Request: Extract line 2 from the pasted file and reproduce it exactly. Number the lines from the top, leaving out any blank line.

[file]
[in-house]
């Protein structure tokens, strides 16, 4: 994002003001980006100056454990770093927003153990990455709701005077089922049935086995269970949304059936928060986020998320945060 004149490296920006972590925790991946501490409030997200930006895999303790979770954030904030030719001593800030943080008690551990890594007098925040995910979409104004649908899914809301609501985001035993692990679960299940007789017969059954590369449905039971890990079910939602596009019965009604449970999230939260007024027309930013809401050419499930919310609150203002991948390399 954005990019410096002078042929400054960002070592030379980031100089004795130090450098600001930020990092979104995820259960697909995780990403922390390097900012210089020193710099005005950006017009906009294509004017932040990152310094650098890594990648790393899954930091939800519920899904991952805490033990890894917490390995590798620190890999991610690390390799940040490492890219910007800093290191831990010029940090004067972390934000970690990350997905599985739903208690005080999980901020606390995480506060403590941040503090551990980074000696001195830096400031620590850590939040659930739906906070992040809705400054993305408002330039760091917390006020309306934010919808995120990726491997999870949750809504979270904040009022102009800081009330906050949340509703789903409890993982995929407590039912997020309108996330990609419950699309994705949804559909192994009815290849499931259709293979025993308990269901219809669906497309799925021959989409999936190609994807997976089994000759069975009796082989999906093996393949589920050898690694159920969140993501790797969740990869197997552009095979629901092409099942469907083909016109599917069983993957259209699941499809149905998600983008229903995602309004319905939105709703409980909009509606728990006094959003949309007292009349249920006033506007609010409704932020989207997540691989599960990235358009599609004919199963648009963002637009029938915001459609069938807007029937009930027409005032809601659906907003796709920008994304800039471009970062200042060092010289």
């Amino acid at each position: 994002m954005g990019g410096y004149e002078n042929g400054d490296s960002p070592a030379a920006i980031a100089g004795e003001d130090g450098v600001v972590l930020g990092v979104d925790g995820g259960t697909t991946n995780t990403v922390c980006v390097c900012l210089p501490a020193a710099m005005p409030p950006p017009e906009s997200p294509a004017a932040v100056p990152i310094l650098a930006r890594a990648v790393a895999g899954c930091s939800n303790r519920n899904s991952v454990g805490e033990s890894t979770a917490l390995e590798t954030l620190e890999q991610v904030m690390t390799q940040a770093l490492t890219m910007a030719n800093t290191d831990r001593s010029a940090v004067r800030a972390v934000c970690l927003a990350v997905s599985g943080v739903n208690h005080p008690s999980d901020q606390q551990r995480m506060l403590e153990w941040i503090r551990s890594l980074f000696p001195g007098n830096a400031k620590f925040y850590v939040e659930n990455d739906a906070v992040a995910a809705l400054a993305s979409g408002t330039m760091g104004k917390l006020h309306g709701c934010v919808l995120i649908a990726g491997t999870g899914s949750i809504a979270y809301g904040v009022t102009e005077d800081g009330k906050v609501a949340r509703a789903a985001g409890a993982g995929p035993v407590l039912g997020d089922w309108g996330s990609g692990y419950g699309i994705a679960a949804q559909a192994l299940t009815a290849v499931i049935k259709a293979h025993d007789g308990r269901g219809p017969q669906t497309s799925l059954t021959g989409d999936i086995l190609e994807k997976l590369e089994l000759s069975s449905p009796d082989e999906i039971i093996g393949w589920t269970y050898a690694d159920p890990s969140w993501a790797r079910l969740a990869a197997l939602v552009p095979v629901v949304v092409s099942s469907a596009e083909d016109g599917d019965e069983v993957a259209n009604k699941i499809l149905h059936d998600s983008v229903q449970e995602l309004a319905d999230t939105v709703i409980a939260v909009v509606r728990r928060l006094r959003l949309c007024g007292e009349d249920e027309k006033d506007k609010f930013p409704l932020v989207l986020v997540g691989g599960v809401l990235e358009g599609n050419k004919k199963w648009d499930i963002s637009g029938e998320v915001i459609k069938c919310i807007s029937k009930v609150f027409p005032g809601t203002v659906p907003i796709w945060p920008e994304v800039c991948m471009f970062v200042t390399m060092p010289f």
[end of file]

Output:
């Protein structure tokens, strides 16, 4: 994002003001980006100056454990770093927003153990990455709701005077089922049935086995269970949304059936928060986020998320945060 004149490296920006972590925790991946501490409030997200930006895999303790979770954030904030030719001593800030943080008690551990890594007098925040995910979409104004649908899914809301609501985001035993692990679960299940007789017969059954590369449905039971890990079910939602596009019965009604449970999230939260007024027309930013809401050419499930919310609150203002991948390399 954005990019410096002078042929400054960002070592030379980031100089004795130090450098600001930020990092979104995820259960697909995780990403922390390097900012210089020193710099005005950006017009906009294509004017932040990152310094650098890594990648790393899954930091939800519920899904991952805490033990890894917490390995590798620190890999991610690390390799940040490492890219910007800093290191831990010029940090004067972390934000970690990350997905599985739903208690005080999980901020606390995480506060403590941040503090551990980074000696001195830096400031620590850590939040659930739906906070992040809705400054993305408002330039760091917390006020309306934010919808995120990726491997999870949750809504979270904040009022102009800081009330906050949340509703789903409890993982995929407590039912997020309108996330990609419950699309994705949804559909192994009815290849499931259709293979025993308990269901219809669906497309799925021959989409999936190609994807997976089994000759069975009796082989999906093996393949589920050898690694159920969140993501790797969740990869197997552009095979629901092409099942469907083909016109599917069983993957259209699941499809149905998600983008229903995602309004319905939105709703409980909009509606728990006094959003949309007292009349249920006033506007609010409704932020989207997540691989599960990235358009599609004919199963648009963002637009029938915001459609069938807007029937009930027409005032809601659906907003796709920008994304800039471009970062200042060092010289």